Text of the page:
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UBC Theses and Dissertations

Fluid subjectivity : bodies, machines and science fictions in cyberculture Fleury, Angela Richelle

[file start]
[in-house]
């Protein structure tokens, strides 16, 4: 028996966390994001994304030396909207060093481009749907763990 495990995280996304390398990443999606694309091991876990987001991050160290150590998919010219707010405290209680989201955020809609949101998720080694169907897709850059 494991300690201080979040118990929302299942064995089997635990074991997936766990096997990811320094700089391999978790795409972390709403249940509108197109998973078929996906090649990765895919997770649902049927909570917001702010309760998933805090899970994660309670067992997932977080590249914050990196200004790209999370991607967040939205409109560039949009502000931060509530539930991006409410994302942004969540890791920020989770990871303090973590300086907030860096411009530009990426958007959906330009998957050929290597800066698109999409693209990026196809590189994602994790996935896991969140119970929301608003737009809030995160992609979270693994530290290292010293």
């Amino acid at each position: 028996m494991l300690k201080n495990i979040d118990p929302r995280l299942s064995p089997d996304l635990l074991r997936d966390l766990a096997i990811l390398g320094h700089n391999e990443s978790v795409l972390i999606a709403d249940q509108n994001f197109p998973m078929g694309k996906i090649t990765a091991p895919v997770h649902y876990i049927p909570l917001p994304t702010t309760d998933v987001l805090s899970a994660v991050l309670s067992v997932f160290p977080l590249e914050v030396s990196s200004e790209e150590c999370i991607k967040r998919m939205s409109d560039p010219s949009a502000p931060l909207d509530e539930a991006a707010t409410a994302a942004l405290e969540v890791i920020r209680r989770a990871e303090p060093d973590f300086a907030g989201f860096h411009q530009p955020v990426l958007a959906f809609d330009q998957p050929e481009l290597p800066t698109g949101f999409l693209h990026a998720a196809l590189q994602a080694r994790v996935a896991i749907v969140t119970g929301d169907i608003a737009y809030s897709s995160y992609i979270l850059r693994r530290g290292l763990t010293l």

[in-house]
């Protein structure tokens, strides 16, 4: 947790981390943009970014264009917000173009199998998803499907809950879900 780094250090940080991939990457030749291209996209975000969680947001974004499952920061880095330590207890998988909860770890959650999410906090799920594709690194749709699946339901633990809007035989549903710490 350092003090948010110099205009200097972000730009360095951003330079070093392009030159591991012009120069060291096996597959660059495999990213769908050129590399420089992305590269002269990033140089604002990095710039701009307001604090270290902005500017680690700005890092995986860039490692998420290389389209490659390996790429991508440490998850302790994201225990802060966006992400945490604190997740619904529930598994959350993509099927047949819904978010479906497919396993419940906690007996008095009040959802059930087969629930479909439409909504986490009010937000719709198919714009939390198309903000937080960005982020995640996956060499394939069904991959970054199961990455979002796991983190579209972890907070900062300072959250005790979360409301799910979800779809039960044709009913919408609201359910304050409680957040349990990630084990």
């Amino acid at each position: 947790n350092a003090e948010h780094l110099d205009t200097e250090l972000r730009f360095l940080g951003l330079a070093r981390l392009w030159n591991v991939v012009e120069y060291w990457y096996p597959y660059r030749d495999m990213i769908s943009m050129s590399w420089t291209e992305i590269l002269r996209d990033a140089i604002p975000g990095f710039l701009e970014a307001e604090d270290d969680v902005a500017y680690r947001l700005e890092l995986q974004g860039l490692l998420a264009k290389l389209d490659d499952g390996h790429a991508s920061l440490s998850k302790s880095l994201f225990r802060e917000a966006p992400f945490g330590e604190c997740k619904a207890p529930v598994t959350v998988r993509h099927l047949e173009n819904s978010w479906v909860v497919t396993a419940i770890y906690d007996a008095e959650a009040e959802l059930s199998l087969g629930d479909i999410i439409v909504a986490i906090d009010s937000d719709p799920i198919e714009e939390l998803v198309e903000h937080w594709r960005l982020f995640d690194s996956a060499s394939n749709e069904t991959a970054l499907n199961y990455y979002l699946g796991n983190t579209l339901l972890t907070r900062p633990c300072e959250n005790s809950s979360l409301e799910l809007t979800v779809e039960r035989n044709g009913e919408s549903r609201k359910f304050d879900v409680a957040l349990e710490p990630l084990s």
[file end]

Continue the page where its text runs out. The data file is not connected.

The crisis of the universal subject has been examined by many postmodern theoretical discourses, but this crisis also manifests in popular culture. In particular, science fiction offers us an insight into shifting modes of subjectivity that collide in the boundary between the human and the machine. William Gibson's Neuromancer is an example of a social text which offers us insight into a particular historical juncture which collapses modern and postmodern, identity and difference, mind and body. These boundary transgressions surface in Gibson's text, predominantly though the construction of characters' bodies. The body has historically been a pivotal site for the organization of difference in science, social science and culture, although it has rarely been acknowledged as an explicit subject of these discourses. The dissolution of the strict separation constructed between science and fiction has remarkable implications for subjectivity and identity. Science fiction itself emerges from this boundary, weaving science fact, social reality and imaginary worlds. How science fiction explores technoculture collides with postmodern debates about subject construction. If we come to understand that the body has historically been a tool categorized for the establishment of sameness and difference, the body in science fiction is a productive area of inquiry in relation to techno-subjectivity. Cyberspace and cyberculture do not always problematize traditional Cartesian dualisms relating to mind and body, but these spaces can offer hope about the re-organization of bodies and minds in terms of fluidity and multiplicity. The emergence of new forms of technology like cyberspace and virtual reality in Neuromancer, as well as in social reality, have deep rooted implications for the status of the body but also provide renewed potential for understanding subject construction.

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